“I think it’s important to reflect on that and to reflect upon the fact that I’m here because of another family’s generosity, taking a tragedy and turning it into a gift for someone else and their family. Organ and tissue donation are critical. So many people have received the gift of life, but so many more still need it. It’s so important to educate the public on organ and tissue donation. Without the generosity of others, people don’t have a fighting chance.”

Designed to be a healing and uplifting experience for those whose lives have been touched by organ and tissue donation and transplantation, the NJ Sharing Network’s 5K Celebration of Life is an annual event. This year’s event, on Sunday, Sept. 13, took place at the organization’s headquarters in New Providence. The Meyers family, including Sarah Meyers’ mother, Lisa, who is a former NJ Sharing Network Foundation Board member, joined other families to help celebrate the NJ Sharing Network’s 10th anniversary this year. Most participants watched through a livestream.

“We are the organization in New Jersey responsible for recovering organs for transplant: heart transplants, kidney, lung, liver, etc.,” said NJ Sharing Network Foundation Executive Director Elisse Glennon on Monday, Sept. 21. “We basically work 24 hours a day, seven days a week inside hospitals to work with families when their loved one dies, to see if they’re able to be an organ donor and if they want to be an organ donor. We work with the national waiting list, to determine who would be the patient to receive the organ. We coordinate all of that.

“The event last week was bringing together the entire donation and transplant community for what we call a ‘Celebration of Life,’” she continued. “So, we have donor families, transplant recipients and living donors all coming together, sharing their stories and educating the public about the power of organ donation, so people can feel comfortable with it.”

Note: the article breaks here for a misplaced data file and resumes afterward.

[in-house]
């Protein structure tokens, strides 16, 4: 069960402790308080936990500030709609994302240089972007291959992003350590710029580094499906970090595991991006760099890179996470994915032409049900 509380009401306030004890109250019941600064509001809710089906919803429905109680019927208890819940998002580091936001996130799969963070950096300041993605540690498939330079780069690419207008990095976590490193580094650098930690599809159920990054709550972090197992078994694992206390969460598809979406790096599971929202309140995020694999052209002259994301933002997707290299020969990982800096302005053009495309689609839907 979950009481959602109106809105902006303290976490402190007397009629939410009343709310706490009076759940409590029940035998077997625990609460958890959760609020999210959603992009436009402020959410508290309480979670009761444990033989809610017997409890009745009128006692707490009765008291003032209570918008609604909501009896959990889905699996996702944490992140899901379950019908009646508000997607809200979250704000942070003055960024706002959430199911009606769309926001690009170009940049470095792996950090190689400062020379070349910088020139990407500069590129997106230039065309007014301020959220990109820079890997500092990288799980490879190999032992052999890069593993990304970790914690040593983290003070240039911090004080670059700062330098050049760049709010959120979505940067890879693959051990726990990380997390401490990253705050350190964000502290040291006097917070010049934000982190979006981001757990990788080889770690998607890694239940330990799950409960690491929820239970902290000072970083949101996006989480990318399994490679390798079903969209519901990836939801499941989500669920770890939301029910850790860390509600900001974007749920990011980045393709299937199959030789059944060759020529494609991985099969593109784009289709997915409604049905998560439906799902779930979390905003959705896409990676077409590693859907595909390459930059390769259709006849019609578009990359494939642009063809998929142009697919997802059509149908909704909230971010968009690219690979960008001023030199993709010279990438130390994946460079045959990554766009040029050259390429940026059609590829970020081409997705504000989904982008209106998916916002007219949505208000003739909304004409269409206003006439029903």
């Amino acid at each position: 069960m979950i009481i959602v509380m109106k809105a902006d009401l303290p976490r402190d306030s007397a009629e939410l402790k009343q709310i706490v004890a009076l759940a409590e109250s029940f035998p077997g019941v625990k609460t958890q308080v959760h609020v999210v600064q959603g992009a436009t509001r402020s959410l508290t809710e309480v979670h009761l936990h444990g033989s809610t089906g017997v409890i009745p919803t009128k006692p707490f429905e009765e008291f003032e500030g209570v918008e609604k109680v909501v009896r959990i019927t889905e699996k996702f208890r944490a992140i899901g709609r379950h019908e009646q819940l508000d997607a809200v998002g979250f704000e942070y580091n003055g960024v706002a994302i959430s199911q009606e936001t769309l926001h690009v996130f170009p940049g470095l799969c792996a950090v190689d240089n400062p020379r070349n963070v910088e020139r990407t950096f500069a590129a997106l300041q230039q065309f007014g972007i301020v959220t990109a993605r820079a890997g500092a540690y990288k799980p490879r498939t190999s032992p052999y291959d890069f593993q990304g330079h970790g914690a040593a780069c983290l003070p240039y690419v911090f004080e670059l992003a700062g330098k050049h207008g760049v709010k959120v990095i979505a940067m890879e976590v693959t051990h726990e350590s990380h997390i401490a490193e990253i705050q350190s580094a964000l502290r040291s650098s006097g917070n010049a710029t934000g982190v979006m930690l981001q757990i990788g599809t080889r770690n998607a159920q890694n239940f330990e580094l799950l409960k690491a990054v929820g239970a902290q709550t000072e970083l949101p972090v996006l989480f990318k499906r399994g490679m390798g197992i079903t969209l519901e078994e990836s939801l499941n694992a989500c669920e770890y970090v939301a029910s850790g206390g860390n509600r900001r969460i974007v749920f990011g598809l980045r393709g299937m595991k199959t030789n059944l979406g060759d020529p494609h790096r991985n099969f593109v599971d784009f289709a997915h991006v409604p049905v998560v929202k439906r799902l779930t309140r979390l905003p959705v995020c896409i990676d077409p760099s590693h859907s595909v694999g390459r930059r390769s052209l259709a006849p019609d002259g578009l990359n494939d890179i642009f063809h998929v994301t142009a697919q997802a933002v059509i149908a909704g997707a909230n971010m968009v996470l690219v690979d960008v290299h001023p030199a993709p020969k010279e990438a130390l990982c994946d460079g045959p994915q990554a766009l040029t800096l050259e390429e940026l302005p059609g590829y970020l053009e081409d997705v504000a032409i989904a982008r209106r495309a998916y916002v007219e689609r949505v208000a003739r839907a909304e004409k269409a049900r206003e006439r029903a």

Witnessing the growth of the foundation is an emotional experience for Glennon.
“I started in the organization 10 years ago,” Glennon said, “so I was here when we had our very first 5K Celebration of Life, which was a much smaller event. Over the years, to watch it grow exponentially by the number of people that come out to join us and the dollars that are raised, it’s really heartwarming and emotional to see how far we’ve come and how far we’ve grown in 10 years.”

This year, the event was a different experience for virtual audiences, due to the pandemic.

“Normally, we have about 12,000 people at the physical event, and, this year, we did a 90-minute live broadcast from our main stage at the Sharing Network, where we would ordinarily have a big crowd watching before we went off for our walk,” Glennon said. “But this year, what we did was, we invited a select group of team captains. There were 75 people there, all spaced out, socially distancing and wearing masks. We followed all safety protocols and they were the live audience to our broadcast.

“We had a live show on Sunday morning, where people logged on to their computers. They were able to interact with us and post messages. It was a 90-minute program. We had a variety of speakers and some video submissions from our team, sharing their stories about why they walk with us every year. It could be a mother sharing a story about her child who died and became an organ donor, or it could be like Lisa, who was sharing the story of her daughter who received a liver transplant. So the transplant recipients and the families of the deceased organ donors and living donors submitted video messages, and we played those throughout the broadcast as well.

“The broadcast itself was seen across the country and in countries around the world, so we had quite a large audience of viewers tuning in. For anyone who missed it, the link is available on our website,, and Facebook page.”

Photos Courtesy of Sarah Meyers and Gary Mignone